"No pain, no gain" - was a motto I heard a lot of as a youth. Nowadays, I don't hear it very much anymore, because people are quick to avoid pain of any kind.
Addiction to prescription drugs, particularly opioid painkillers, kills around 17,000 Americans a year - a fourfold increase over the past decade. In 2009, 257m painkiller subscriptions were dispensed in the US and the CDC estimates that 12m Americans abuse prescription painkillers - of these, a growing number are turning to heroin (doubling in at the last decade to 669,000 people).
I knew several people who had terrible post-surgery harm come to them, because painkillers masked the pain of something that was going wrong inside them. In one person, the anti-inflammatory used ate away at her intestines, resulting in a colostomy bag.
I even lost a relative who had an early warning sign of an impending heart-attack and took a prescription painkiller instead, ultimately dying in their sleep, instead of seeking out help. The painkiller hid the symptoms, so they were unaware of what was wrong with them.
Prescriptions are given freely and people self-medicate freely, often sharing prescription drugs with other members of family - particularly, painkillers.
Not only has this resulted in many unnecessary deaths and injuries, but our pill-popping trend and prescription abuse (and overuse) is leading to the end of the "Age of Antibiotics", as well, since so many things are immune to our treatments.
Why is it that we've become so intolerant of pain? We treat it as a nuisance when, in fact, our body is trying to communicate something to us that we need to listen and respond to.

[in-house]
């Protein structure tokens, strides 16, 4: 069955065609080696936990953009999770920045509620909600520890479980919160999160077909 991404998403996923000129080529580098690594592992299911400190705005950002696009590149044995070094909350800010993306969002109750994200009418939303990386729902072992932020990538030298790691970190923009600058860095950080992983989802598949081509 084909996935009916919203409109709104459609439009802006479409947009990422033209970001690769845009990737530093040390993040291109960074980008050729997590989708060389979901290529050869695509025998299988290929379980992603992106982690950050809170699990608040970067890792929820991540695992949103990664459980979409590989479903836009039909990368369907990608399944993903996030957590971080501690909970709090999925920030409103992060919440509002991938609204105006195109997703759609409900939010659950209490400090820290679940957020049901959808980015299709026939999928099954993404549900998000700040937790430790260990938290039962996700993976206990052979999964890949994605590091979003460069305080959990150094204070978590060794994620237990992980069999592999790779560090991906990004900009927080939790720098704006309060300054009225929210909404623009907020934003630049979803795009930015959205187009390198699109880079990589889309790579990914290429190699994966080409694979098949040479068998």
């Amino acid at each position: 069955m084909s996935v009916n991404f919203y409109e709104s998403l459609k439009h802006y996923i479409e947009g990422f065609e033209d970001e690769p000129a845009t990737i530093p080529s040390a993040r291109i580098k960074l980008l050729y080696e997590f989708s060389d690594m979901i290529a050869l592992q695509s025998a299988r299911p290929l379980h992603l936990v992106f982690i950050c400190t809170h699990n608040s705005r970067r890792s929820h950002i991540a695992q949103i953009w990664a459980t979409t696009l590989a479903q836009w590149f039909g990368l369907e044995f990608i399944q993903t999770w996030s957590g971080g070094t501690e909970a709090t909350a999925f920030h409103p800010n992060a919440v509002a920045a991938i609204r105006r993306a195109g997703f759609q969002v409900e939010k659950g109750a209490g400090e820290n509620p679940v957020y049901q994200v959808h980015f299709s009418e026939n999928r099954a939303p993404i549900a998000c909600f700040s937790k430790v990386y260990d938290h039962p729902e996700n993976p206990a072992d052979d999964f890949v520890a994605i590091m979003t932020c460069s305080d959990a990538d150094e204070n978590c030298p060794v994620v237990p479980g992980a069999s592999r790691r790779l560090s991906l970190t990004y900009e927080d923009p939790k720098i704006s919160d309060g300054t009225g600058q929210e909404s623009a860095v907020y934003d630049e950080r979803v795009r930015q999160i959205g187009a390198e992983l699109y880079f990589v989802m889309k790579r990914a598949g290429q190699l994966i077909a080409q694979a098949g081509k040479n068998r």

What is the responsibility of the medical care community? The pharmaceutical industry says 100m Americans suffer chronic pain, but doesn't explain this, so they can justify promoting painkillers ad nauseum. Should doctors tell their patients to buck-up and endure more pain?
According to an article in "The Atlantic", pain has become a very political issue. Sixty years ago, president Eisenhower's decision of how much private pain resources to devote to pain relief in military hospitals, was informed by considerations of grit, sacrifice, and virtue. He wouldn't allow "mere sympathy" to drive government expansion. As people grew older and chronic conditions developed and the workforce changed, courts took a different view of pain and rejected the notion that discomfort was a fact of life. Medicare and Medicaid were born and a "bureaucracy of relief" expanded. When the welfare state was attacked by Reagan in the '80s, deregulation allowed the pharmaceutical industry to meet and increase the demand for painkillers without oversight. It created new products and new markets.
A situation has developed of "overmedicated and undertreated".
Maybe it's time to rethink health care. Sending people home, unsupervised, with pills that can kill them, doesn't seem to be working particularly well, if so many people are dying.
A mother who lost her veteran son, recovering from a shoulder injury, and who died from an overdose of heroine and OxyContin abuse, had this to say about her situation:
"The pain is unbearable. And yet it is born to be endured."
What do you think...?
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